Novel T7-Modified pH-Responsive Targeted Nanosystem for Co-Delivery of Docetaxel and Curcumin in the Treatment of Esophageal Cancer
Received 14 June 2020
Accepted for publication 16 September 2020
Published 9 October 2020 Volume 2020:15 Pages 7745—7762
Checked for plagiarism Yes
Review by Single anonymous peer review
Peer reviewer comments 3
Editor who approved publication: Prof. Dr. Thomas J. Webster
Lian Deng,1,* Xiongjie Zhu,1,* Zhongjian Yu,1 Ying Li,1 Lingyu Qin,1 Zhile Liu,1 Longbao Feng,2 Rui Guo,2 Yanfang Zheng1
1Department of Oncology, Zhujiang Hospital of Southern Medical University, Guangzhou 510282, China; 2Key Laboratory of Biomaterials of Guangdong Higher Education Institutes, Guangdong Provincial Engineering and Technological Research Center for Drug Carrier Development, Department of Biomedical Engineering, Jinan University, Guangzhou 510632, China
*These authors contributed equally to this work
Correspondence: Yanfang Zheng; Rui Guo Tel +86 18665000236
Email [email protected]; [email protected]
Background: Although single-drug chemotherapy is still an effective treatment for esophageal cancer, its long-term application is limited by severe side-effects, poor bioavailability, and drug-resistance. Increasing attention has been paid to nanomedicines because of their good biological safety, targeting capabilities, and high-efficiency loading of multiple drugs. Herein, we have developed a novel T7 peptide-modified pH-responsive targeting nanosystem co-loaded with docetaxel and curcumin for the treatment of esophageal cancer.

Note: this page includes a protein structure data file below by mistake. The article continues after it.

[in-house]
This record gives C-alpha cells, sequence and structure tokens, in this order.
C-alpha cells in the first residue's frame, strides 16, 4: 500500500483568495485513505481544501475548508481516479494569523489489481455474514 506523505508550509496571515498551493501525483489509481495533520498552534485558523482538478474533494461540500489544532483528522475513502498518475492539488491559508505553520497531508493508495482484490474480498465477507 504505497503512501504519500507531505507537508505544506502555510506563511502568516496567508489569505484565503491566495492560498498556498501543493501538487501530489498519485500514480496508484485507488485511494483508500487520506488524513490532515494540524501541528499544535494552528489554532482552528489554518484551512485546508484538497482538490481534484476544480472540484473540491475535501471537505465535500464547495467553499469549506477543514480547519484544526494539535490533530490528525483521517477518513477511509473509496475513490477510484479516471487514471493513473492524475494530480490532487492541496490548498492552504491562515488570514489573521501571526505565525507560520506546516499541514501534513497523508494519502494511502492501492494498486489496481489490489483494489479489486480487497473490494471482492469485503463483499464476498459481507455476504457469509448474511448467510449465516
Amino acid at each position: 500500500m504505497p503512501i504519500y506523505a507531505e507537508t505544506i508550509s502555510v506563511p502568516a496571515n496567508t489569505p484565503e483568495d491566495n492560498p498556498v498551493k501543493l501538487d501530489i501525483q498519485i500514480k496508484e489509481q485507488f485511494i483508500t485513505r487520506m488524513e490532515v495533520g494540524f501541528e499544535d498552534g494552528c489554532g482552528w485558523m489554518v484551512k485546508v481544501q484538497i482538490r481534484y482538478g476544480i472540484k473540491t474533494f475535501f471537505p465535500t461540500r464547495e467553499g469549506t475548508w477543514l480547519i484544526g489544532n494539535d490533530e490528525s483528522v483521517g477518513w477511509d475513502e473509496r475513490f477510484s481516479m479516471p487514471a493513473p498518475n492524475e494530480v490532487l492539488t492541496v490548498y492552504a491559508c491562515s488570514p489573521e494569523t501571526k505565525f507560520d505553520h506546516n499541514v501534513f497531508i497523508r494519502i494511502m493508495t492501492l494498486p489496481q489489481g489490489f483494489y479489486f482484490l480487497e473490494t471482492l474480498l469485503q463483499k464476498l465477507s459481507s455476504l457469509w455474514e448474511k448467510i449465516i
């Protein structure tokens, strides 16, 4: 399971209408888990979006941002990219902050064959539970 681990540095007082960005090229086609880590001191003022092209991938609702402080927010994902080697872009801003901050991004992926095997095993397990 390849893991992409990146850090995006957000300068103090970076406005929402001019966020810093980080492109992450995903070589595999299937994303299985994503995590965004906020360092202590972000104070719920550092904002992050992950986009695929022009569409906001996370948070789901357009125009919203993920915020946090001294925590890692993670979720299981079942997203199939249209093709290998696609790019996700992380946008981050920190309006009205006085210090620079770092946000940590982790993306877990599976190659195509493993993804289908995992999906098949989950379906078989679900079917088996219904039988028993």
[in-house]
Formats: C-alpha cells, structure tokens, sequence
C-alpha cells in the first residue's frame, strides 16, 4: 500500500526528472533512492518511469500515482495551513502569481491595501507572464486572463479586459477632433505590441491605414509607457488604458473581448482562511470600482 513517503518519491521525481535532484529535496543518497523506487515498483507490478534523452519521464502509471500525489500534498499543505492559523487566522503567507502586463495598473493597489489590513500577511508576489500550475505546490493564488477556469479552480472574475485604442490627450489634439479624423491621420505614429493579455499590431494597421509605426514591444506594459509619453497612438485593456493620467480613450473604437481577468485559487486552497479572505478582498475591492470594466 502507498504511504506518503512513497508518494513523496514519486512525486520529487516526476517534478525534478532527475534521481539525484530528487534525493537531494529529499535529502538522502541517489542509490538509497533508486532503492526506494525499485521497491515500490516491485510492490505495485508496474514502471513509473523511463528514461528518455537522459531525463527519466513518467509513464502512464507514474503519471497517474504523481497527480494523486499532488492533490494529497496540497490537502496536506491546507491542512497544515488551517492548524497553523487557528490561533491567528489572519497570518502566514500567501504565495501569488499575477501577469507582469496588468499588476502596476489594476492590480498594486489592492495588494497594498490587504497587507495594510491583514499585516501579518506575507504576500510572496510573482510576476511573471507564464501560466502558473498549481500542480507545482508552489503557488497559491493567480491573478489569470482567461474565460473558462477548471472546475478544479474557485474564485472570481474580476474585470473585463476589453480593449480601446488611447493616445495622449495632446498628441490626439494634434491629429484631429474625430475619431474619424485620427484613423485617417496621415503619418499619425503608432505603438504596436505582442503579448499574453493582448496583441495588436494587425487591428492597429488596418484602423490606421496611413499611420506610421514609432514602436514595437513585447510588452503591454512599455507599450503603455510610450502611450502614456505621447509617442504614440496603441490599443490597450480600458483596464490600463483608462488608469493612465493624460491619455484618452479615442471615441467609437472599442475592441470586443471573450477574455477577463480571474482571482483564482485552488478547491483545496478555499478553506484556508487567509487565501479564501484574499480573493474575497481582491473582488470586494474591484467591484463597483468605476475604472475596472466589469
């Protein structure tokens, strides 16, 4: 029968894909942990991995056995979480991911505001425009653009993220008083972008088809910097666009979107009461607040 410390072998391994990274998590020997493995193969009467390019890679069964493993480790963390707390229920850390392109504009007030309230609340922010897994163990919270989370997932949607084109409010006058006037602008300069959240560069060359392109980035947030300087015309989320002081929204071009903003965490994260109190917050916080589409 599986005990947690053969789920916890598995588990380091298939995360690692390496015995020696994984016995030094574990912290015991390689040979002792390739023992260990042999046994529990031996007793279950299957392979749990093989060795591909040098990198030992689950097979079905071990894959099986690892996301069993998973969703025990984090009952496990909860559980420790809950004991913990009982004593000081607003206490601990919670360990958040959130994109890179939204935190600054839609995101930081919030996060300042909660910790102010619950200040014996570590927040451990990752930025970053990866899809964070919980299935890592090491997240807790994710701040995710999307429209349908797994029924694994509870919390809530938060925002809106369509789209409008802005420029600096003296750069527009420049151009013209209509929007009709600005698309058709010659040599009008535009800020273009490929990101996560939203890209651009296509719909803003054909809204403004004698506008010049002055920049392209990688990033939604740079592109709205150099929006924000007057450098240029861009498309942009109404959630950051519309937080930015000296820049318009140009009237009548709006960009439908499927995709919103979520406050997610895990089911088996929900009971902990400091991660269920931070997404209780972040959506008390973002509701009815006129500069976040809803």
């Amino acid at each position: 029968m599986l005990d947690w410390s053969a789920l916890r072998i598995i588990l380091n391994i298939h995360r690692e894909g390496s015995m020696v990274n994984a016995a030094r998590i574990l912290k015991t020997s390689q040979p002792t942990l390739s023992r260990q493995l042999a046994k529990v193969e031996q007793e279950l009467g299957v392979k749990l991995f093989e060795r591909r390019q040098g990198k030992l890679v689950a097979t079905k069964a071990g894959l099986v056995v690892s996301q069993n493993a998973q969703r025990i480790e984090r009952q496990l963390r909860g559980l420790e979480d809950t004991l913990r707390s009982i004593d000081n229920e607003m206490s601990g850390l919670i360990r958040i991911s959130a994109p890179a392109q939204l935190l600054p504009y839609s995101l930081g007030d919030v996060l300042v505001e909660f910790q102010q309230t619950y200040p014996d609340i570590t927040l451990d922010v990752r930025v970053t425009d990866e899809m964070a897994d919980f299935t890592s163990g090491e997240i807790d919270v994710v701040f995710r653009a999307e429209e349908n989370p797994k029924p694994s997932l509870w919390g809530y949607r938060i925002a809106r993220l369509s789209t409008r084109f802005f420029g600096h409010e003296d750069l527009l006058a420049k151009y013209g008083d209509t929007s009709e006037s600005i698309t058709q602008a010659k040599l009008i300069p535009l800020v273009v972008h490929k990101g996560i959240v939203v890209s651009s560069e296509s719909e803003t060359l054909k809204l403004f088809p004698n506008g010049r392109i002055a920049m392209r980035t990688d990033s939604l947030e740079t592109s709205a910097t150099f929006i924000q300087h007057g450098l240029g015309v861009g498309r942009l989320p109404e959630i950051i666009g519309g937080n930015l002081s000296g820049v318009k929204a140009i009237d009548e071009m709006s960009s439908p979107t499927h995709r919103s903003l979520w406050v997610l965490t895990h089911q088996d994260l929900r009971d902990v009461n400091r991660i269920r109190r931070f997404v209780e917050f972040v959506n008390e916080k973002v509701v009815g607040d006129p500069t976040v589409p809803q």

Methods: Firstly, CM-β-CD-PEI-PEG-T7/DTX/CUR (T7-NP-DC) was synthesized by the double emulsion (W/O/W) method. The targeting capacity of the nanocarrier was then investigated by in vitro and in vivo assays using targeted (T7-NP) and non-targeted nanoparticles (NP). Furthermore, the anti-tumor efficacy of T7-NP-DC was studied using esophageal cancer cells (KYSE150 and KYSE510) and a KYSE150 xenograft tumor model.
Results: T7-NP-DC was synthesized successfully and its diameter was determined to be about 100 nm by transmission electron microscopy and dynamic light scattering. T7-NP-DC with docetaxel and curcumin loading of 10% and 6.1%, respectively, had good colloidal stability and exhibited pH-responsive drug release. Good biosafety was observed, even when the concentration was as high as 800 μg/mL. Significant enhancement of T7-NP uptake was observed 6 hours after intravenous injection compared with NP. In addition, the therapeutic efficacy of T7-NP-DC was better than NP-DC and docetaxel in terms of growth suppression in the KYSE150 esophageal cancer model.
Conclusion: The findings demonstrated that T7-NP-DC is a promising, non-toxic, and controllable nanoparticle that is capable of simultaneous delivery of the chemotherapy drug, docetaxel, and the Chinese Medicine, curcumin, for treatment of esophageal cancer. This novel T7-modified targeting nanosystem releases loaded drugs when exposed to the acidic microenvironment of the tumor and exerts a synergistic anti-tumor effect. The data indicate that the nanomaterials can safely exert synergistic anti-tumor effects and provide an excellent therapeutic platform for combination therapy of esophageal cancer.
Keywords: nanocarrier, T7 peptide, pH-responsive, docetaxel, esophageal cancer
Esophageal cancer is the seventh most common cancer and ranks sixth in terms of cancer-related mortality worldwide. It has been estimated that around 572,000 cases led to 508,000 deaths in 2018.1 Although continuous scientific progress has benefited cancer patients, those with advanced lung cancer still suffer from the deficiencies of chemotherapy, which are mainly attributed to poor tumor targeting, high toxicity and side effects, short half-life, uncontrolled release, poor bioavailability, and drug resistance.2,3